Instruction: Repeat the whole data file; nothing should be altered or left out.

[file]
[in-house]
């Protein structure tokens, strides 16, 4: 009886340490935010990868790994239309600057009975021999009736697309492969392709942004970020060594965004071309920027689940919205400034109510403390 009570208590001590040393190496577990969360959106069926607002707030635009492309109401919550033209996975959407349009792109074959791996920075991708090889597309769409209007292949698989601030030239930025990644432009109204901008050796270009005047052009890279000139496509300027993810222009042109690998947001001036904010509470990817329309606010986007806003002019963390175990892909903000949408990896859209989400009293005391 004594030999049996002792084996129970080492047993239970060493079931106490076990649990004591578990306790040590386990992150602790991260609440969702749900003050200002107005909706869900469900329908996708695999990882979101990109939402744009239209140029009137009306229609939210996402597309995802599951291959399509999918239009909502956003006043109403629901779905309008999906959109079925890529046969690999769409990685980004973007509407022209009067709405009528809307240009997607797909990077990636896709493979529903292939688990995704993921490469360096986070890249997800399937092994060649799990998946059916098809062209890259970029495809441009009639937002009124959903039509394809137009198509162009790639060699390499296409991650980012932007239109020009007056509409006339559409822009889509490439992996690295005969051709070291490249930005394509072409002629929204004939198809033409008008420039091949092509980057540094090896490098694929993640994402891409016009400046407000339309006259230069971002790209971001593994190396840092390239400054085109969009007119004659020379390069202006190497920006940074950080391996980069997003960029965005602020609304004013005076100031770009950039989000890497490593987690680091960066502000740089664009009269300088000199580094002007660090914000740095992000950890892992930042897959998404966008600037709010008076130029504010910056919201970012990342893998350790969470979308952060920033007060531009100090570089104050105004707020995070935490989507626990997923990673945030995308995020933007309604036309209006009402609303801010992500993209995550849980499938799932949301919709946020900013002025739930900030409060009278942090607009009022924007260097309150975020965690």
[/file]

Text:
[in-house]
């Protein structure tokens, strides 16, 4: 009886340490935010990868790994239309600057009975021999009736697309492969392709942004970020060594965004071309920027689940919205400034109510403390 009570208590001590040393190496577990969360959106069926607002707030635009492309109401919550033209996975959407349009792109074959791996920075991708090889597309769409209007292949698989601030030239930025990644432009109204901008050796270009005047052009890279000139496509300027993810222009042109690998947001001036904010509470990817329309606010986007806003002019963390175990892909903000949408990896859209989400009293005391 004594030999049996002792084996129970080492047993239970060493079931106490076990649990004591578990306790040590386990992150602790991260609440969702749900003050200002107005909706869900469900329908996708695999990882979101990109939402744009239209140029009137009306229609939210996402597309995802599951291959399509999918239009909502956003006043109403629901779905309008999906959109079925890529046969690999769409990685980004973007509407022209009067709405009528809307240009997607797909990077990636896709493979529903292939688990995704993921490469360096986070890249997800399937092994060649799990998946059916098809062209890259970029495809441009009639937002009124959903039509394809137009198509162009790639060699390499296409991650980012932007239109020009007056509409006339559409822009889509490439992996690295005969051709070291490249930005394509072409002629929204004939198809033409008008420039091949092509980057540094090896490098694929993640994402891409016009400046407000339309006259230069971002790209971001593994190396840092390239400054085109969009007119004659020379390069202006190497920006940074950080391996980069997003960029965005602020609304004013005076100031770009950039989000890497490593987690680091960066502000740089664009009269300088000199580094002007660090914000740095992000950890892992930042897959998404966008600037709010008076130029504010910056919201970012990342893998350790969470979308952060920033007060531009100090570089104050105004707020995070935490989507626990997923990673945030995308995020933007309604036309209006009402609303801010992500993209995550849980499938799932949301919709946020900013002025739930900030409060009278942090607009009022924007260097309150975020965690």